Everybody slides into place when AD is out there. Vogel smartly kept Dwight Howard and Trevor Ariza — who both started the past four games — off the floor, along with DeAndre Jordan, Wayne Ellington, and Kent Bazemore. Johnson (+10) played 29 minutes, Reaves (+13) played 25, a scorching Malik Monk (+14) played 28. Carmelo (13 points), Talen Horton-Tucker, and Avery Bradley each saw between 19-24 minutes of action. This should be the Lakers' rotation going forward (Bradley's inclusion is debatable).

The Lakers played centerless ball with Davis out. The scoring load was eased off Russ (15 points) — who is no longer a dependable third star.

“The ability to mix pitches with him being a 5-man and a rim protector and then going centerless when he’s out is something that we envision will be really good for us and give us a great opportunity to make a late push in the regular season and into the playoffs,” said Vogel.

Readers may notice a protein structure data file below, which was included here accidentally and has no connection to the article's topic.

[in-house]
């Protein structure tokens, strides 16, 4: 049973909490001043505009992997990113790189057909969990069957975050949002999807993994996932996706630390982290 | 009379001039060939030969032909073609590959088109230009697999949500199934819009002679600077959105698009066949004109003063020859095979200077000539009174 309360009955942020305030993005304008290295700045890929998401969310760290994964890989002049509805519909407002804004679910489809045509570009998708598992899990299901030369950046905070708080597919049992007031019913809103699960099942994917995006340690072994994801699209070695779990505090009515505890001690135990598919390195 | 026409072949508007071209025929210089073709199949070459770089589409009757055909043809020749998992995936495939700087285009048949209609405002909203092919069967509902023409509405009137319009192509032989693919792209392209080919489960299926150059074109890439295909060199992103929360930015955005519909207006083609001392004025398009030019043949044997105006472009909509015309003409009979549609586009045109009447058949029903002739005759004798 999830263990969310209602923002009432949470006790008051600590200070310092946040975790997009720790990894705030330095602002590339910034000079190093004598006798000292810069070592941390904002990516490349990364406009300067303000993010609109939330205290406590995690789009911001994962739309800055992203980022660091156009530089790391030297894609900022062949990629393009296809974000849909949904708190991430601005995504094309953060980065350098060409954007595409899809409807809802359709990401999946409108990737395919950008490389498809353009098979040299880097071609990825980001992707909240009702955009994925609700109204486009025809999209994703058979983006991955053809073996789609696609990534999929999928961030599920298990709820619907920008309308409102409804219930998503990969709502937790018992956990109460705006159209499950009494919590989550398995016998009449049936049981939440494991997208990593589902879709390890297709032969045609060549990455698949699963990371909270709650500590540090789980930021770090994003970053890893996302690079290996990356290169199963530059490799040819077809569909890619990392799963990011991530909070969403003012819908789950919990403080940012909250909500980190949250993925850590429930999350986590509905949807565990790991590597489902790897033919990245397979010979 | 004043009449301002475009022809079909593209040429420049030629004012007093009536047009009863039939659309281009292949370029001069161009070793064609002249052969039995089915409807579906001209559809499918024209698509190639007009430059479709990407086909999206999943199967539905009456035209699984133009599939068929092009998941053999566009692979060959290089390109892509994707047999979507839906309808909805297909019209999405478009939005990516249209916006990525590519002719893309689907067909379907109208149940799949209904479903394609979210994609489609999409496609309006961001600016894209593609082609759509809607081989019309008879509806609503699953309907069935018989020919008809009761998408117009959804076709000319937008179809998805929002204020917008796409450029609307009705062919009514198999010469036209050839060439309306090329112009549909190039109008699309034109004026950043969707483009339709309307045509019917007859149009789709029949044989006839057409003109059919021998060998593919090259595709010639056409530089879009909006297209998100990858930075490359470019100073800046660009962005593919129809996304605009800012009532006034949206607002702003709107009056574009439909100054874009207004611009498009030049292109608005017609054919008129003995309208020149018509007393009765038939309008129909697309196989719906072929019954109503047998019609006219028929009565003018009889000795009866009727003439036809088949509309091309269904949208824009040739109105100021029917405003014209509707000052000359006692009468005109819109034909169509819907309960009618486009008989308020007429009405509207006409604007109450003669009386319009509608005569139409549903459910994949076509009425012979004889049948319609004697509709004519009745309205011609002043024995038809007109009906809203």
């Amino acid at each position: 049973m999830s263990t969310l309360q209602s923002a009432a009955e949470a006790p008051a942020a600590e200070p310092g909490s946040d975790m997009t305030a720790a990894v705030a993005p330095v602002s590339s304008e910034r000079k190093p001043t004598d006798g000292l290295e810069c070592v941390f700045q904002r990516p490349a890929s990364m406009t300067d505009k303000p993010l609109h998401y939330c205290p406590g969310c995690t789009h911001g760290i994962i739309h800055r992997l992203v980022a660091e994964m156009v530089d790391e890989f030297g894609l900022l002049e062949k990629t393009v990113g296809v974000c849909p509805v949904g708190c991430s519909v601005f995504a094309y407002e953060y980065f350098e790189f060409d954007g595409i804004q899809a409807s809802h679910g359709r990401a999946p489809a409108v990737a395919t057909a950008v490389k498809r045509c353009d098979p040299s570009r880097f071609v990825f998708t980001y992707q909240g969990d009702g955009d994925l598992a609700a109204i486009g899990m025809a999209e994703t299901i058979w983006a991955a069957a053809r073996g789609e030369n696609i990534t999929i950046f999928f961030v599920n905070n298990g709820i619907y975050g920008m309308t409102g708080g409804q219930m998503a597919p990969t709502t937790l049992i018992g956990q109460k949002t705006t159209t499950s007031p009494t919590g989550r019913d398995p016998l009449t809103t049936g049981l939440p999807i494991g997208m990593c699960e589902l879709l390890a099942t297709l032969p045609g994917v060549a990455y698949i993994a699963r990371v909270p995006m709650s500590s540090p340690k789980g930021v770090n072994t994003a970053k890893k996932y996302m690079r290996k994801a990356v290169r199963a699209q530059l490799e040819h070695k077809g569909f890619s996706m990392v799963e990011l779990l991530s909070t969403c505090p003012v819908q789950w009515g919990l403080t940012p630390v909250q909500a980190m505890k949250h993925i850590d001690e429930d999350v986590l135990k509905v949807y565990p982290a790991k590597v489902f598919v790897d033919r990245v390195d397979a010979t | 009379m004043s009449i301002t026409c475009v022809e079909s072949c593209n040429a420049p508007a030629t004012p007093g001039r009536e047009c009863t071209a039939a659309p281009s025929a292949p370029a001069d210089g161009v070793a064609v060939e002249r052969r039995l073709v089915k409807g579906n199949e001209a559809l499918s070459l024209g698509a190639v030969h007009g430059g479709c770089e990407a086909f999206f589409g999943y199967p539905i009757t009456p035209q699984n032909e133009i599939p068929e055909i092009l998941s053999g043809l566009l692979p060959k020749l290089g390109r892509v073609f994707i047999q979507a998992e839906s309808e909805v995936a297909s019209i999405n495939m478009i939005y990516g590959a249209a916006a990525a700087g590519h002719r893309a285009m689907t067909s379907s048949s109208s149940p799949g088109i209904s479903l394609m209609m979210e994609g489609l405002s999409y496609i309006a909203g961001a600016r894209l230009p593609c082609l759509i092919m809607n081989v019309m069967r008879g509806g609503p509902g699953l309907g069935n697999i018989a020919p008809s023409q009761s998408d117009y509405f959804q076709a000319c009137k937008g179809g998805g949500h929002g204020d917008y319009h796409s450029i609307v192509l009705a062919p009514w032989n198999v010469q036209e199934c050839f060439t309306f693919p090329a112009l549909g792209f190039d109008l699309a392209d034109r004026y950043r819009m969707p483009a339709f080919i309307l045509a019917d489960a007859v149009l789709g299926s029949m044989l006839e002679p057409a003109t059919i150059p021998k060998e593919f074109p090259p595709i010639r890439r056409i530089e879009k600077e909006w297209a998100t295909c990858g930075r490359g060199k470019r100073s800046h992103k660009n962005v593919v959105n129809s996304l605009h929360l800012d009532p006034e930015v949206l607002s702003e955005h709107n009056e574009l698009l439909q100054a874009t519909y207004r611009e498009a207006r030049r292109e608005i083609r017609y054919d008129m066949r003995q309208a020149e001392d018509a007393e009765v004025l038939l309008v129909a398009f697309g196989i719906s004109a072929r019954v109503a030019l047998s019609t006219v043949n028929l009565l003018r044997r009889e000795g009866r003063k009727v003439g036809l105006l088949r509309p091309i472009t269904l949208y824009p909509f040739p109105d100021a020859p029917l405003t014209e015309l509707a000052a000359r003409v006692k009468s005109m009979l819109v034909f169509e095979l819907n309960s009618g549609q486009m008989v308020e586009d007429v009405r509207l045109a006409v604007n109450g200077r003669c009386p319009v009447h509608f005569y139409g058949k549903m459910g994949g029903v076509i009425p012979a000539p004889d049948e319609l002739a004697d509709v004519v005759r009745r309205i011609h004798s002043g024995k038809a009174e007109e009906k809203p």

“He just makes our team so much more complete, our length defensively, our ability to really get up in people's faces because we know we got him at the rim, or our ability to switch a lot of things because he can literally guard 1-through-5,” LeBron said. “Offensively, it just attracts another set of eyes off of myself, off of Russ, off of Melo, off of Malik. Off everybody, because he's such a dynamic player.”

3) Defense!

The Lakers can be a solid defensive team with Davis. Without him, they are hopelessly atrocious.

AD's offense will come around — he had just eight points in Brooklyn. More importantly, the Lakers held the Nets to 41.6% shooting (25.9% from 3) and 18 points in the fourth quarter.

“I thought he really changed things for us defensively at the rim with his hands, with his deflections … his anchor to our defense is something that’s been sorely missed,” Vogel said.”

Another upside: fast-break points. The Lakers want to push the pace and run. Right away, Davis' ability to turn stops into easy buckets was apparent.

The Lakers had nine blocks, compared to two from Brooklyn. They outscored the Nets 27-9 in fast-break points.

“If we can get stops and get [teams] in the open court, we can be really dangerous,” Vogel stated.

Notably, there was one standout transition sequence that Davis did not directly impact: LeBron James “channeling (his) inner Ed Reed” and taking two “pick-sixes” to the house to ice the victory via thunderous slams.